He is better on such passages as Murdoch’s disillusionment with John Major, Thatcher’s successor – and comments, rightly, that as prime minister Major showed some courage in bringing forward a broadcasting bill that imposed restrictions on large newspaper companies. His reward – an affair revealed and Murdoch’s support passing to New Labour – underlined the point to his successors that a British government best not mess with Rupert.

He is good, too, on the phony claims to “balance” made by the News Corporation-owned Fox News in the US. Matthew Freud, the London public relations consultant married to Murdoch’s daughter Elisabeth, is quoted as saying: “I am by no means alone within the family or the company in being sickened and ashamed by [the channel’s] horrendous and sustained disregard for journalistic standards that News Corporation, its founder and every other global media business aspires to.” It will be interesting to see if Elisabeth Murdoch is one of those from within the family who shares her husband’s view, when she delivers this year’s MacTaggart lecture at the Edinburgh TV festival in August. She will be the third Murdoch to give the keynote talk.

One cannot imagine any family mea culpa satisfying Watson, who emerges in Dial M for Murdoch as the political correlative to Nick Davies, the Guardian reporter who did most to open up News International over the past six years. The MP probed away at what he had early guessed was a fantastic lie – that Clive Goodman, the royal correspondent jailed with private investigator Glenn Mulcaire in 2007 for hacking into the phones of the princes William and Harry, was a lone “rotten apple” in the News of the World barrel. “It was,” he writes, “a lonely pursuit” – the more so since his party’s leadership, who enjoyed Murdoch’s support, were not helpful, while News International saw him as an enemy to take down. Watson and Hickman quote Morgan’s diaries as recording a conversation with Tony Blair, who told the tabloid editor that “it is better to be riding the tiger’s back than let it rip your throat out”.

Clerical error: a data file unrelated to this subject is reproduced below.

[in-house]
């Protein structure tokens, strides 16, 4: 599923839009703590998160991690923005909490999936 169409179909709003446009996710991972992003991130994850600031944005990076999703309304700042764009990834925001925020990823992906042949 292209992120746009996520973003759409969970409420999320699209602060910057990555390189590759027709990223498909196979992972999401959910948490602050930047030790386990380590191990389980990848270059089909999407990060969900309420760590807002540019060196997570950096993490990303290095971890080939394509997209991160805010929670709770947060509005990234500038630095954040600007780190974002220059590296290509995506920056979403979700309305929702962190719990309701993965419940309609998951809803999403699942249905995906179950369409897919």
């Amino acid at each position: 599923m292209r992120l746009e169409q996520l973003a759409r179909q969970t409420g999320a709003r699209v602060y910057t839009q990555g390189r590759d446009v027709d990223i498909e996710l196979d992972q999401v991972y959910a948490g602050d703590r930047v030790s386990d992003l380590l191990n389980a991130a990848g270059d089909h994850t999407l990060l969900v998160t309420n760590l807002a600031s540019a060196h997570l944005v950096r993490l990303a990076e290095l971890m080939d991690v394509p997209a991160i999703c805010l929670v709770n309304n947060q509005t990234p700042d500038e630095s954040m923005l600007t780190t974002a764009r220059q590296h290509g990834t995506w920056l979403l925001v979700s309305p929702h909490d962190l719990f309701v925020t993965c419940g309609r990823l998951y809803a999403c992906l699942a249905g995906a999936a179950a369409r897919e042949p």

In a draft witness statement to the Leveson inquiry quoted by Watson, Blair’s former communications director, Alastair Campbell, apparently wrote: “I recall Rebekah Wade [then NI chief executive; now Rebekah Brooks] telling me that so far as she was concerned, with Tom Watson it’s personal, and we won’t stop till we get him” – an extraordinary remark for the head of a large media company to make to the prime minister’s closest adviser.

The company’s tabloids were not only the most popular in the land, not only regarded kindly by the government that they supported, but also enjoyed the esteem of their newspaper peers. Under the editorship of Andy Coulson (2003-07) – later to resign as the first intimations of the phone hacking scandal surfaced, and later still to enter Number 10 as David Cameron’s director of communications – the News of the World won the Sunday Newspaper of the Year award on three consecutive years, and was hailed on the third occasion by the judges as “an incredible sledgehammer of a production”. Admiration of the tabloids by the tabloids – and by others in the press – was largely unsullied by any consideration of their ugly personal campaigns and their massive distortions. That we mostly passed by on the other side, often with a humorous shrug, is a shame that envelops all of British journalism.